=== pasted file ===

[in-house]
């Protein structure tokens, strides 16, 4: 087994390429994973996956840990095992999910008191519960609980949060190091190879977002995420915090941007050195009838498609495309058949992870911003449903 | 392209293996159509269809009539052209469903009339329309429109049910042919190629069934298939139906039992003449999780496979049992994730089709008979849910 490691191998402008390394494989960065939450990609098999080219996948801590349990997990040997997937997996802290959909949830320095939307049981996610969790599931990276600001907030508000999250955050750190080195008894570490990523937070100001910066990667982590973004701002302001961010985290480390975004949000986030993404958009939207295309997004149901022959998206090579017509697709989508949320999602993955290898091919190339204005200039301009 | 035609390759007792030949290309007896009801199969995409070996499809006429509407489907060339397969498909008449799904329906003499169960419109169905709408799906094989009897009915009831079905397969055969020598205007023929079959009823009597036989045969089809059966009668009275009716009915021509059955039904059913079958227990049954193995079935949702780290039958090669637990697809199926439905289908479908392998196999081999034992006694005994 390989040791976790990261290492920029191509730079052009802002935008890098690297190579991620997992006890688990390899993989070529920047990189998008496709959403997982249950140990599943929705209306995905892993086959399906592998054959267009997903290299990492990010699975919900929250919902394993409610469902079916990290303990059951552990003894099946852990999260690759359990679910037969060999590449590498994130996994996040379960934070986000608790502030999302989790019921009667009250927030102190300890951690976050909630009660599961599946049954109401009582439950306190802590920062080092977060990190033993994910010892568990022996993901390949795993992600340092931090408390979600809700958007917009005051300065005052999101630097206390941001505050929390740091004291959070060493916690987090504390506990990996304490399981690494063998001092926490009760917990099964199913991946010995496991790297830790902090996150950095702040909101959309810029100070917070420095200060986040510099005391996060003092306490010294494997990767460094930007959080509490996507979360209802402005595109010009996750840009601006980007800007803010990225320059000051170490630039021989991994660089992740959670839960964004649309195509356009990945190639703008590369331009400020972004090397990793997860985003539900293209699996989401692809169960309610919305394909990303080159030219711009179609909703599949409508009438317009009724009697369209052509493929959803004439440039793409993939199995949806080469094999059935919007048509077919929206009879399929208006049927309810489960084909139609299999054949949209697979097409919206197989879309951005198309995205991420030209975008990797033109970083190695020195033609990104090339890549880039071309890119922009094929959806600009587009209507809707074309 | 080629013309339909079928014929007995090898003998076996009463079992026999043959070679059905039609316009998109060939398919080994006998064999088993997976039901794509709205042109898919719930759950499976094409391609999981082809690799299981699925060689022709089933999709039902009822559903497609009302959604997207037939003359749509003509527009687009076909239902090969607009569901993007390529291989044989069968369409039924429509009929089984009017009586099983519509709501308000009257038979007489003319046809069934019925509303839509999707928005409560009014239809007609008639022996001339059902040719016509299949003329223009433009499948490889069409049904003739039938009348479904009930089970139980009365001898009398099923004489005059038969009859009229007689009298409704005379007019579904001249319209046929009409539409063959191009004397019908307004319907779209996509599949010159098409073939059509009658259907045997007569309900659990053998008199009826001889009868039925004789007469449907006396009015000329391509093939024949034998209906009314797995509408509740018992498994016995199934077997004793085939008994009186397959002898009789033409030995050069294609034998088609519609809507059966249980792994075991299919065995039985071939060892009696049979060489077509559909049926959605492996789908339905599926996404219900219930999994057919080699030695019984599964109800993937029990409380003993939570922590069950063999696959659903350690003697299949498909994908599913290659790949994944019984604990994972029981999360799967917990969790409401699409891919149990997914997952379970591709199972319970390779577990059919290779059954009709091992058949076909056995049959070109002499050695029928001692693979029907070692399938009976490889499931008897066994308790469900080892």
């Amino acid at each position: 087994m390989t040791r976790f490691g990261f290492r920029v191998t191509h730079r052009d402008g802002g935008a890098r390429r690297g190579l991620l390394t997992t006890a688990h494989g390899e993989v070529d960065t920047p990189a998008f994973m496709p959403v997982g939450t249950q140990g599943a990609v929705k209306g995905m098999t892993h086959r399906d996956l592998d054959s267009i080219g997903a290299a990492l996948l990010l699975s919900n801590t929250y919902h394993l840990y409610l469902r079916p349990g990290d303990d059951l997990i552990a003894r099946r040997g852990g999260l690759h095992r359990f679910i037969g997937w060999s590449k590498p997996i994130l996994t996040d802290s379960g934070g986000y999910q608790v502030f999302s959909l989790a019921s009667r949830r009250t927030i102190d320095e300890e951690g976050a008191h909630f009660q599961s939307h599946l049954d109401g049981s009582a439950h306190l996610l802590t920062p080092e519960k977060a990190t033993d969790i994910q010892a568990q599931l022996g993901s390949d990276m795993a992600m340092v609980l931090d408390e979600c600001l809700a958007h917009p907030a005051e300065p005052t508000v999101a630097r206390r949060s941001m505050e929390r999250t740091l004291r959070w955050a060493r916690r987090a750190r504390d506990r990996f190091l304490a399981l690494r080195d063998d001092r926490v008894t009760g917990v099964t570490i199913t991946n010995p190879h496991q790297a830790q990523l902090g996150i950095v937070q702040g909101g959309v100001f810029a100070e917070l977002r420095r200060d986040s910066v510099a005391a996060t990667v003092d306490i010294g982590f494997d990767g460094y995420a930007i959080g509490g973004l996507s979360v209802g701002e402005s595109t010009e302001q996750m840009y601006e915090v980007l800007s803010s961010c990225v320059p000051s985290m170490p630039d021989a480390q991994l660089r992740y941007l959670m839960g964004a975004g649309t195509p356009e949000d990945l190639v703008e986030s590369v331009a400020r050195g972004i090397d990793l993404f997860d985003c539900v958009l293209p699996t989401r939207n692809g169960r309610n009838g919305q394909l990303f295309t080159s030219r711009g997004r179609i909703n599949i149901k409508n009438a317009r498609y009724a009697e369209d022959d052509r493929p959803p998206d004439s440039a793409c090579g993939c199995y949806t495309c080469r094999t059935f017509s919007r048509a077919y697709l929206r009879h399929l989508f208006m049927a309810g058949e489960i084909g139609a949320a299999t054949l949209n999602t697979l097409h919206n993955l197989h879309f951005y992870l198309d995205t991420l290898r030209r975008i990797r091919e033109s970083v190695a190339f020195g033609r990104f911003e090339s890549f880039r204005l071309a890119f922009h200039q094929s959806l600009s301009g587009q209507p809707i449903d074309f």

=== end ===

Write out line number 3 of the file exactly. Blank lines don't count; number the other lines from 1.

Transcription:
């Amino acid at each position: 087994m390989t040791r976790f490691g990261f290492r920029v191998t191509h730079r052009d402008g802002g935008a890098r390429r690297g190579l991620l390394t997992t006890a688990h494989g390899e993989v070529d960065t920047p990189a998008f994973m496709p959403v997982g939450t249950q140990g599943a990609v929705k209306g995905m098999t892993h086959r399906d996956l592998d054959s267009i080219g997903a290299a990492l996948l990010l699975s919900n801590t929250y919902h394993l840990y409610l469902r079916p349990g990290d303990d059951l997990i552990a003894r099946r040997g852990g999260l690759h095992r359990f679910i037969g997937w060999s590449k590498p997996i994130l996994t996040d802290s379960g934070g986000y999910q608790v502030f999302s959909l989790a019921s009667r949830r009250t927030i102190d320095e300890e951690g976050a008191h909630f009660q599961s939307h599946l049954d109401g049981s009582a439950h306190l996610l802590t920062p080092e519960k977060a990190t033993d969790i994910q010892a568990q599931l022996g993901s390949d990276m795993a992600m340092v609980l931090d408390e979600c600001l809700a958007h917009p907030a005051e300065p005052t508000v999101a630097r206390r949060s941001m505050e929390r999250t740091l004291r959070w955050a060493r916690r987090a750190r504390d506990r990996f190091l304490a399981l690494r080195d063998d001092r926490v008894t009760g917990v099964t570490i199913t991946n010995p190879h496991q790297a830790q990523l902090g996150i950095v937070q702040g909101g959309v100001f810029a100070e917070l977002r420095r200060d986040s910066v510099a005391a996060t990667v003092d306490i010294g982590f494997d990767g460094y995420a930007i959080g509490g973004l996507s979360v209802g701002e402005s595109t010009e302001q996750m840009y601006e915090v980007l800007s803010s961010c990225v320059p000051s985290m170490p630039d021989a480390q991994l660089r992740y941007l959670m839960g964004a975004g649309t195509p356009e949000d990945l190639v703008e986030s590369v331009a400020r050195g972004i090397d990793l993404f997860d985003c539900v958009l293209p699996t989401r939207n692809g169960r309610n009838g919305q394909l990303f295309t080159s030219r711009g997004r179609i909703n599949i149901k409508n009438a317009r498609y009724a009697e369209d022959d052509r493929p959803p998206d004439s440039a793409c090579g993939c199995y949806t495309c080469r094999t059935f017509s919007r048509a077919y697709l929206r009879h399929l989508f208006m049927a309810g058949e489960i084909g139609a949320a299999t054949l949209n999602t697979l097409h919206n993955l197989h879309f951005y992870l198309d995205t991420l290898r030209r975008i990797r091919e033109s970083v190695a190339f020195g033609r990104f911003e090339s890549f880039r204005l071309a890119f922009h200039q094929s959806l600009s301009g587009q209507p809707i449903d074309f």